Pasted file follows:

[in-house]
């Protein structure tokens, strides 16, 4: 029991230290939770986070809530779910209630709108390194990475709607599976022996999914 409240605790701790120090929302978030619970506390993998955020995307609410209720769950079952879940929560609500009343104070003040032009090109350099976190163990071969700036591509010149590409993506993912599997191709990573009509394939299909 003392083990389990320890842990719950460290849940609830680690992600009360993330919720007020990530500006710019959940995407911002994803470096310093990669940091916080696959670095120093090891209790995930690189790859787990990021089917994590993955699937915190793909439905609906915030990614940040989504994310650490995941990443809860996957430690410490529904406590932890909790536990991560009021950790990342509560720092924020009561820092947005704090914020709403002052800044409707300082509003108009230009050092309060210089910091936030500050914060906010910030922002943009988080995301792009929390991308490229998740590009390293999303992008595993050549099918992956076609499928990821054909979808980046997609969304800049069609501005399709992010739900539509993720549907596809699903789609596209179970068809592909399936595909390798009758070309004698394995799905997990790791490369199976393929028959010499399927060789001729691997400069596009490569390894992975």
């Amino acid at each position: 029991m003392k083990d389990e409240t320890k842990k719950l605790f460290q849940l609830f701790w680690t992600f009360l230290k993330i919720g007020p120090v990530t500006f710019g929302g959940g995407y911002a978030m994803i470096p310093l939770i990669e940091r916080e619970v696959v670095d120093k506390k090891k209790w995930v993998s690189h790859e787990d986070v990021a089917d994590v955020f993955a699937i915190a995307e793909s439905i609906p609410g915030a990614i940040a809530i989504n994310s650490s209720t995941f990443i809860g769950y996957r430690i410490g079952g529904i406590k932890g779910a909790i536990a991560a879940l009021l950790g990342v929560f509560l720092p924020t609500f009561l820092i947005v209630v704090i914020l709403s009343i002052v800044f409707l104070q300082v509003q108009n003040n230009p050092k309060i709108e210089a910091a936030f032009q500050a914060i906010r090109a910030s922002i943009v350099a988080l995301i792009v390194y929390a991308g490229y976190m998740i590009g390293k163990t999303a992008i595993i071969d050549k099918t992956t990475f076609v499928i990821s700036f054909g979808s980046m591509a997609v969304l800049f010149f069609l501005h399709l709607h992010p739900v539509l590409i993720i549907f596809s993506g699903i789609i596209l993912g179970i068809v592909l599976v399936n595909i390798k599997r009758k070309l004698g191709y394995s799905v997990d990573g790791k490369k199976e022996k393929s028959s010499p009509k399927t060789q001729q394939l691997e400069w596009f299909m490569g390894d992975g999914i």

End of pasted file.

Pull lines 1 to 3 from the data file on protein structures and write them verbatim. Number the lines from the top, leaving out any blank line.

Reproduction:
[in-house]
């Protein structure tokens, strides 16, 4: 029991230290939770986070809530779910209630709108390194990475709607599976022996999914 409240605790701790120090929302978030619970506390993998955020995307609410209720769950079952879940929560609500009343104070003040032009090109350099976190163990071969700036591509010149590409993506993912599997191709990573009509394939299909 003392083990389990320890842990719950460290849940609830680690992600009360993330919720007020990530500006710019959940995407911002994803470096310093990669940091916080696959670095120093090891209790995930690189790859787990990021089917994590993955699937915190793909439905609906915030990614940040989504994310650490995941990443809860996957430690410490529904406590932890909790536990991560009021950790990342509560720092924020009561820092947005704090914020709403002052800044409707300082509003108009230009050092309060210089910091936030500050914060906010910030922002943009988080995301792009929390991308490229998740590009390293999303992008595993050549099918992956076609499928990821054909979808980046997609969304800049069609501005399709992010739900539509993720549907596809699903789609596209179970068809592909399936595909390798009758070309004698394995799905997990790791490369199976393929028959010499399927060789001729691997400069596009490569390894992975």
């Amino acid at each position: 029991m003392k083990d389990e409240t320890k842990k719950l605790f460290q849940l609830f701790w680690t992600f009360l230290k993330i919720g007020p120090v990530t500006f710019g929302g959940g995407y911002a978030m994803i470096p310093l939770i990669e940091r916080e619970v696959v670095d120093k506390k090891k209790w995930v993998s690189h790859e787990d986070v990021a089917d994590v955020f993955a699937i915190a995307e793909s439905i609906p609410g915030a990614i940040a809530i989504n994310s650490s209720t995941f990443i809860g769950y996957r430690i410490g079952g529904i406590k932890g779910a909790i536990a991560a879940l009021l950790g990342v929560f509560l720092p924020t609500f009561l820092i947005v209630v704090i914020l709403s009343i002052v800044f409707l104070q300082v509003q108009n003040n230009p050092k309060i709108e210089a910091a936030f032009q500050a914060i906010r090109a910030s922002i943009v350099a988080l995301i792009v390194y929390a991308g490229y976190m998740i590009g390293k163990t999303a992008i595993i071969d050549k099918t992956t990475f076609v499928i990821s700036f054909g979808s980046m591509a997609v969304l800049f010149f069609l501005h399709l709607h992010p739900v539509l590409i993720i549907f596809s993506g699903i789609i596209l993912g179970i068809v592909l599976v399936n595909i390798k599997r009758k070309l004698g191709y394995s799905v997990d990573g790791k490369k199976e022996k393929s028959s010499p009509k399927t060789q001729q394939l691997e400069w596009f299909m490569g390894d992975g999914i």